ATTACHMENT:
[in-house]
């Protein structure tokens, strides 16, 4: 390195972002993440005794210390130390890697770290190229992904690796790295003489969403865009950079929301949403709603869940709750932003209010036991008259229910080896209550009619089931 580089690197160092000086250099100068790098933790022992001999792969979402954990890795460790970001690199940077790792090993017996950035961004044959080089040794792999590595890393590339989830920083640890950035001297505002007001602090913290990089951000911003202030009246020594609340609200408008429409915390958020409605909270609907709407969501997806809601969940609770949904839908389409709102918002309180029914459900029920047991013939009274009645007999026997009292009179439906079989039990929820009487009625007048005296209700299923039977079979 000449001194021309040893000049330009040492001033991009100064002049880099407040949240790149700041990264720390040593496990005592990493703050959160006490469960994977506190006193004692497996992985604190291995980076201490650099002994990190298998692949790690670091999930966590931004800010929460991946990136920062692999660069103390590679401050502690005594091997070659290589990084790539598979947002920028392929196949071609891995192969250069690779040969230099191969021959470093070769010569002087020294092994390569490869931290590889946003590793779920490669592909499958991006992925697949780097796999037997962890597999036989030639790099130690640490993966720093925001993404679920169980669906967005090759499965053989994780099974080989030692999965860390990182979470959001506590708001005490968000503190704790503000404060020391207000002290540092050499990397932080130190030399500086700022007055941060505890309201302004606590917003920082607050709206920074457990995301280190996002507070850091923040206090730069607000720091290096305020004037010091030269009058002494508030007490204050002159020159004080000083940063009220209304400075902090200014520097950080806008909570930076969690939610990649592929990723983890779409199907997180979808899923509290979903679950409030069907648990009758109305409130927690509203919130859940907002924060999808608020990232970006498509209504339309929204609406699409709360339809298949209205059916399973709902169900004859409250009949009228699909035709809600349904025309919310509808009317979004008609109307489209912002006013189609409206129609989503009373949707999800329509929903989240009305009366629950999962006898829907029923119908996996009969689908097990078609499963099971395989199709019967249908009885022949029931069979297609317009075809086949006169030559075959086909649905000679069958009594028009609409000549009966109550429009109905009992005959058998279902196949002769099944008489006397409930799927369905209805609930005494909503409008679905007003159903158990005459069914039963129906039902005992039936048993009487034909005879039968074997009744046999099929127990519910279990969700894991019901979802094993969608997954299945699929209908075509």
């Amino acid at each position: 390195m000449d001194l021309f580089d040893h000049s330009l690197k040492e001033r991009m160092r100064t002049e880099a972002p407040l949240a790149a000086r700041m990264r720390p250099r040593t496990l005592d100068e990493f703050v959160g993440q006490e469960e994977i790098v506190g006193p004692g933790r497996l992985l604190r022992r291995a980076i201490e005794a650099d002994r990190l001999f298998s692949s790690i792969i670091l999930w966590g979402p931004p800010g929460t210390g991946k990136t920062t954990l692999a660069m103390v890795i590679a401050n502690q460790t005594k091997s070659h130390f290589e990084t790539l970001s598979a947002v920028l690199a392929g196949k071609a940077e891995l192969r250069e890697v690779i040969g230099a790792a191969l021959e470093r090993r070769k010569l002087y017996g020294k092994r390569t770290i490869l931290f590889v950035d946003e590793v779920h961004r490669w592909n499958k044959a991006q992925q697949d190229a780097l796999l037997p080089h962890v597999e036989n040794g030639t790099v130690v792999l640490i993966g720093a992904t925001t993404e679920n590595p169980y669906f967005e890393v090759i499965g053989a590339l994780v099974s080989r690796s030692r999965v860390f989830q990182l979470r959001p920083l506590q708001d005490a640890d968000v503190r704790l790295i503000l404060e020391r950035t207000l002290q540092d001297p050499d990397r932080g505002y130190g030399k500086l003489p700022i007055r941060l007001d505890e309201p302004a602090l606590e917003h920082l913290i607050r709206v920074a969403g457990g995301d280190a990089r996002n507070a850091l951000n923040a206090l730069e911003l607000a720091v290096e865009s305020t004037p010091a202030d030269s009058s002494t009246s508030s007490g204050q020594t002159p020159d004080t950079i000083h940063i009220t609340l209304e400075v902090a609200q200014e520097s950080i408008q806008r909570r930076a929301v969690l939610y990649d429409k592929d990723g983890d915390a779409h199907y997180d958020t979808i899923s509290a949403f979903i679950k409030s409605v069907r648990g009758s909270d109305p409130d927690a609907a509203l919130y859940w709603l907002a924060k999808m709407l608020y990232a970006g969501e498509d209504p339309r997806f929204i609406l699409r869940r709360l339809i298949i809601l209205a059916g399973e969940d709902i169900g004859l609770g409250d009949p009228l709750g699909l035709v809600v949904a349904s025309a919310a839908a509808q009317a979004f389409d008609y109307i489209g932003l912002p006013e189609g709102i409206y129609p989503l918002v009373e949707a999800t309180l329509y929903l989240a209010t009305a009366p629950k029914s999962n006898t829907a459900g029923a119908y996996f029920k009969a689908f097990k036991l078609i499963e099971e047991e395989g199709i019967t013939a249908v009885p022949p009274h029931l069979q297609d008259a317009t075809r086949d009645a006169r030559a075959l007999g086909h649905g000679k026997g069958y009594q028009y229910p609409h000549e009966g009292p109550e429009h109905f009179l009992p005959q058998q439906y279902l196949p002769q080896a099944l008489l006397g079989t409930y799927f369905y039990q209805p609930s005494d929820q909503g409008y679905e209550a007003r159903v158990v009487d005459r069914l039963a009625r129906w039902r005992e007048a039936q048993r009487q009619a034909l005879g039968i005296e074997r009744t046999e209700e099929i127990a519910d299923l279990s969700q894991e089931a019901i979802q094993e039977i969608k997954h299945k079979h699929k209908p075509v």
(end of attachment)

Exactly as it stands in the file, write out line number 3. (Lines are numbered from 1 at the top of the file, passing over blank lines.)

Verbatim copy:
């Amino acid at each position: 390195m000449d001194l021309f580089d040893h000049s330009l690197k040492e001033r991009m160092r100064t002049e880099a972002p407040l949240a790149a000086r700041m990264r720390p250099r040593t496990l005592d100068e990493f703050v959160g993440q006490e469960e994977i790098v506190g006193p004692g933790r497996l992985l604190r022992r291995a980076i201490e005794a650099d002994r990190l001999f298998s692949s790690i792969i670091l999930w966590g979402p931004p800010g929460t210390g991946k990136t920062t954990l692999a660069m103390v890795i590679a401050n502690q460790t005594k091997s070659h130390f290589e990084t790539l970001s598979a947002v920028l690199a392929g196949k071609a940077e891995l192969r250069e890697v690779i040969g230099a790792a191969l021959e470093r090993r070769k010569l002087y017996g020294k092994r390569t770290i490869l931290f590889v950035d946003e590793v779920h961004r490669w592909n499958k044959a991006q992925q697949d190229a780097l796999l037997p080089h962890v597999e036989n040794g030639t790099v130690v792999l640490i993966g720093a992904t925001t993404e679920n590595p169980y669906f967005e890393v090759i499965g053989a590339l994780v099974s080989r690796s030692r999965v860390f989830q990182l979470r959001p920083l506590q708001d005490a640890d968000v503190r704790l790295i503000l404060e020391r950035t207000l002290q540092d001297p050499d990397r932080g505002y130190g030399k500086l003489p700022i007055r941060l007001d505890e309201p302004a602090l606590e917003h920082l913290i607050r709206v920074a969403g457990g995301d280190a990089r996002n507070a850091l951000n923040a206090l730069e911003l607000a720091v290096e865009s305020t004037p010091a202030d030269s009058s002494t009246s508030s007490g204050q020594t002159p020159d004080t950079i000083h940063i009220t609340l209304e400075v902090a609200q200014e520097s950080i408008q806008r909570r930076a929301v969690l939610y990649d429409k592929d990723g983890d915390a779409h199907y997180d958020t979808i899923s509290a949403f979903i679950k409030s409605v069907r648990g009758s909270d109305p409130d927690a609907a509203l919130y859940w709603l907002a924060k999808m709407l608020y990232a970006g969501e498509d209504p339309r997806f929204i609406l699409r869940r709360l339809i298949i809601l209205a059916g399973e969940d709902i169900g004859l609770g409250d009949p009228l709750g699909l035709v809600v949904a349904s025309a919310a839908a509808q009317a979004f389409d008609y109307i489209g932003l912002p006013e189609g709102i409206y129609p989503l918002v009373e949707a999800t309180l329509y929903l989240a209010t009305a009366p629950k029914s999962n006898t829907a459900g029923a119908y996996f029920k009969a689908f097990k036991l078609i499963e099971e047991e395989g199709i019967t013939a249908v009885p022949p009274h029931l069979q297609d008259a317009t075809r086949d009645a006169r030559a075959l007999g086909h649905g000679k026997g069958y009594q028009y229910p609409h000549e009966g009292p109550e429009h109905f009179l009992p005959q058998q439906y279902l196949p002769q080896a099944l008489l006397g079989t409930y799927f369905y039990q209805p609930s005494d929820q909503g409008y679905e209550a007003r159903v158990v009487d005459r069914l039963a009625r129906w039902r005992e007048a039936q048993r009487q009619a034909l005879g039968i005296e074997r009744t046999e209700e099929i127990a519910d299923l279990s969700q894991e089931a019901i979802q094993e039977i969608k997954h299945k079979h699929k209908p075509v």